Study reveals dangerous prescribing practices for Idaho patients on opioids

December 04, 2018

ANAHEIM, Calif. (December 4, 2018) -- A quarter of chronic opioid users in Idaho were at risk for overdose from unsafe combinations of prescriptions for controlled substances in 2017, according to research presented at the ASHP (American Society for Health-System Pharmacists) 53rd Midyear Clinical Meeting and Exhibition. Forty-four percent of the dangerous overlapping prescriptions were written by more than one prescriber.

"Patients with chronic pain are often under the care of several different physicians to manage their different disease states," said Catherine Oliphant, Pharm.D., a professor of pharmacy practice at Idaho State University and faculty advisor for the study led by student pharmacist James Berain. "This co-management can lead to patients receiving unintentional prescription combinations that put them at higher risk for an opioid overdose."

Given that 56 percent of the dangerous combinations were intentionally written by the same prescriber, the results also suggest that continued education on appropriate opioid prescribing is warranted, Oliphant said.

Researchers from Idaho State University examined all prescriptions of controlled substances for 301,975 patients that were reported to the Idaho Prescription Drug Monitoring Program (PDMP) in 2017. Anyone who dispenses these drugs, including pharmacists as well as some physicians and other clinicians, is required to report the action to a PDMP. PDMPs are now available in every state and the District of Columbia. Physicians and other prescribers can then access the records before writing new prescriptions to ensure patient safety, though review of the PDMP is not required.

In the Idaho study, a third of the patients receiving a controlled substance were identified as chronic users, meaning they have taken the drugs for more than 90 days without a break of at least seven days. Nearly a quarter of those chronic users were also prescribed a benzodiazepine or other central nervous system (CNS) depressants -- combinations the Centers for Disease Control and Prevention warns against because of potential overdose.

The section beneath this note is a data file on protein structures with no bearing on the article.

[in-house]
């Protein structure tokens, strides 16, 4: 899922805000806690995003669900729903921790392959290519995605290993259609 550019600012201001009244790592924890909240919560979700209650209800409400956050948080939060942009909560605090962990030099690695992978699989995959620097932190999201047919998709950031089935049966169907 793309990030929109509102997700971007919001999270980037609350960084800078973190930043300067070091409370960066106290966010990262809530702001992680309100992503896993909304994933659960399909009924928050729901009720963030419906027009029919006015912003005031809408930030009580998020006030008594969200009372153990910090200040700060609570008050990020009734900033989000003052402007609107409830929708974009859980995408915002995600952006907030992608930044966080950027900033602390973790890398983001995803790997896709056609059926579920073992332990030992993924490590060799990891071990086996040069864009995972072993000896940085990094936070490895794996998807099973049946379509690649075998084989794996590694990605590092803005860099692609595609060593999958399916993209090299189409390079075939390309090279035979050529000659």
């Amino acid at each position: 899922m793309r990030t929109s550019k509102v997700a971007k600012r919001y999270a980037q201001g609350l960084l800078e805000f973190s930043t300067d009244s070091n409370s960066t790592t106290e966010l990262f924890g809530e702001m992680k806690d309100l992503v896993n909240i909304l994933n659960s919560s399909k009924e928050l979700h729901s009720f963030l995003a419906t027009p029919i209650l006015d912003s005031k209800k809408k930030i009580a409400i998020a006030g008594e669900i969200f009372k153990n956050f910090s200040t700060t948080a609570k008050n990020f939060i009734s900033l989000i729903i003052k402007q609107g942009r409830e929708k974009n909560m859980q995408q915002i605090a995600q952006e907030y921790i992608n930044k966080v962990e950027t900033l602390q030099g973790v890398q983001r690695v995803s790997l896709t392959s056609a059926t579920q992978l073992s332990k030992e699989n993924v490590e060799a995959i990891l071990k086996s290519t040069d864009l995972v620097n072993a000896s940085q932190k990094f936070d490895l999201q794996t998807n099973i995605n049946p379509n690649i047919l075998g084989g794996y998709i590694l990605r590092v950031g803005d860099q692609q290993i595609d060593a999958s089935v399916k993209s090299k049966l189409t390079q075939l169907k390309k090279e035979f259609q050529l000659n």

Pharmacists are in a prime position to intervene when identifying patients who are placed on both opioids and benzodiazepines or other CNS depressants, Oliphant said. Pharmacists can facilitate communication between prescribers, educate patients and prescribers on the risks of the dangerous drug combinations, and prescribe an opioid-reversal agent such as naloxone.
About the ASHP Midyear Clinical Meeting & Exposition

ASHP's Midyear Clinical Meeting and Exhibition is the largest gathering of pharmacy professionals in the world. Attended by more than 25,000 pharmacy professionals from across the globe, the Midyear meeting provides opportunities for professional development, networking, enhancing practice skills, and staying current with the latest products and innovations. Tag and follow ASHP and the meeting on social media, #ASHP18 and @ASHPOfficial.

About ASHP

ASHP represents pharmacists who serve as patient care providers in acute and ambulatory settings. The organization's 45,000 members include pharmacists, student pharmacists, and pharmacy technicians. For more than 75 years, ASHP has been at the forefront of efforts to improve medication use and enhance patient safety. For more information about the wide array of ASHP activities and the many ways in which pharmacists advance healthcare, visit ASHP's website,, or its consumer website,

The Reis Group

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